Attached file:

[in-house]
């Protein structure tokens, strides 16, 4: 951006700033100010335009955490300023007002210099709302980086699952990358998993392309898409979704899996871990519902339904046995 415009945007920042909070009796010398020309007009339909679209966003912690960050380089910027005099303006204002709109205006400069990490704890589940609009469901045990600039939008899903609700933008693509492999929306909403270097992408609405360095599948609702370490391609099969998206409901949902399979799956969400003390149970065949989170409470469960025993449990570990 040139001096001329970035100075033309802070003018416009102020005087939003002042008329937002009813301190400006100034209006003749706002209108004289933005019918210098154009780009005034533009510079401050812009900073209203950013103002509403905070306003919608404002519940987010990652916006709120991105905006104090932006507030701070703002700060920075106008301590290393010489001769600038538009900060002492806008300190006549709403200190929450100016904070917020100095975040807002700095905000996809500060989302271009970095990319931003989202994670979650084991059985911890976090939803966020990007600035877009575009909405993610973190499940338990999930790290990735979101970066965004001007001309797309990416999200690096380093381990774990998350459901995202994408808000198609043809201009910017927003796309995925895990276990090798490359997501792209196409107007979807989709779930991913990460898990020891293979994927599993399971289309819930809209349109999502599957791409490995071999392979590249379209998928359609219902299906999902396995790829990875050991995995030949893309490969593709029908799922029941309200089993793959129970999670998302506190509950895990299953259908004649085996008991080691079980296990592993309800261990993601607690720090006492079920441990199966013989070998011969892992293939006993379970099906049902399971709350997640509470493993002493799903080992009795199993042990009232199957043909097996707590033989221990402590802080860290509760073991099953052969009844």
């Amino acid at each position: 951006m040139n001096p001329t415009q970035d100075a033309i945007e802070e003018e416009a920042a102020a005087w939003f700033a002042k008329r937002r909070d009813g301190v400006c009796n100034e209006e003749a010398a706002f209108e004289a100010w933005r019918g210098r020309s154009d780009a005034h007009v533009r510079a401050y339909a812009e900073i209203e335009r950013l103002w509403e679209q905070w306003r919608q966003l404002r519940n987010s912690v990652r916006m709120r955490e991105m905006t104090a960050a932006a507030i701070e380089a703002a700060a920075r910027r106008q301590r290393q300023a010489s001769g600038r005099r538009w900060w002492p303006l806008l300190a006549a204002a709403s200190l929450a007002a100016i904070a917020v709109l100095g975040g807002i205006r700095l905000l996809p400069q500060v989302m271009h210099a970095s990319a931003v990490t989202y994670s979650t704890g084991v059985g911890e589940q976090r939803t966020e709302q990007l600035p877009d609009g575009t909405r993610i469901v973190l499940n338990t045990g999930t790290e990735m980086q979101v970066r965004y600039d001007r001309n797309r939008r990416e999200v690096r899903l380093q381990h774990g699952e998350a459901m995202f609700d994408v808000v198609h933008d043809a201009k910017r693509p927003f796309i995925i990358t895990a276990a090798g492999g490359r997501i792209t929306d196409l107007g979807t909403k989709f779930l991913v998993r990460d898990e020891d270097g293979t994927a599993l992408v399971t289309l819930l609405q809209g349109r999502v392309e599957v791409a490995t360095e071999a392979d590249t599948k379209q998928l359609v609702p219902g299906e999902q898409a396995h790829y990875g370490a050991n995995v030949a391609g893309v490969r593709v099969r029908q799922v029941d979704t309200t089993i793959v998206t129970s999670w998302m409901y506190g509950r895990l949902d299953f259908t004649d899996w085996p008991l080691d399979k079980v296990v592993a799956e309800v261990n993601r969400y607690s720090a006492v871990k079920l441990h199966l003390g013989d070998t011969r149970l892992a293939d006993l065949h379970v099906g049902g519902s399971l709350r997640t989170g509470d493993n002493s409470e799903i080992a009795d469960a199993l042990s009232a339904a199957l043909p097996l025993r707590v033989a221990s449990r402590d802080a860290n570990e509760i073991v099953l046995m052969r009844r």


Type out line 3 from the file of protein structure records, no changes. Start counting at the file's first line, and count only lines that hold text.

């Amino acid at each position: 951006m040139n001096p001329t415009q970035d100075a033309i945007e802070e003018e416009a920042a102020a005087w939003f700033a002042k008329r937002r909070d009813g301190v400006c009796n100034e209006e003749a010398a706002f209108e004289a100010w933005r019918g210098r020309s154009d780009a005034h007009v533009r510079a401050y339909a812009e900073i209203e335009r950013l103002w509403e679209q905070w306003r919608q966003l404002r519940n987010s912690v990652r916006m709120r955490e991105m905006t104090a960050a932006a507030i701070e380089a703002a700060a920075r910027r106008q301590r290393q300023a010489s001769g600038r005099r538009w900060w002492p303006l806008l300190a006549a204002a709403s200190l929450a007002a100016i904070a917020v709109l100095g975040g807002i205006r700095l905000l996809p400069q500060v989302m271009h210099a970095s990319a931003v990490t989202y994670s979650t704890g084991v059985g911890e589940q976090r939803t966020e709302q990007l600035p877009d609009g575009t909405r993610i469901v973190l499940n338990t045990g999930t790290e990735m980086q979101v970066r965004y600039d001007r001309n797309r939008r990416e999200v690096r899903l380093q381990h774990g699952e998350a459901m995202f609700d994408v808000v198609h933008d043809a201009k910017r693509p927003f796309i995925i990358t895990a276990a090798g492999g490359r997501i792209t929306d196409l107007g979807t909403k989709f779930l991913v998993r990460d898990e020891d270097g293979t994927a599993l992408v399971t289309l819930l609405q809209g349109r999502v392309e599957v791409a490995t360095e071999a392979d590249t599948k379209q998928l359609v609702p219902g299906e999902q898409a396995h790829y990875g370490a050991n995995v030949a391609g893309v490969r593709v099969r029908q799922v029941d979704t309200t089993i793959v998206t129970s999670w998302m409901y506190g509950r895990l949902d299953f259908t004649d899996w085996p008991l080691d399979k079980v296990v592993a799956e309800v261990n993601r969400y607690s720090a006492v871990k079920l441990h199966l003390g013989d070998t011969r149970l892992a293939d006993l065949h379970v099906g049902g519902s399971l709350r997640t989170g509470d493993n002493s409470e799903i080992a009795d469960a199993l042990s009232a339904a199957l043909p097996l025993r707590v033989a221990s449990r402590d802080a860290n570990e509760i073991v099953l046995m052969r009844r």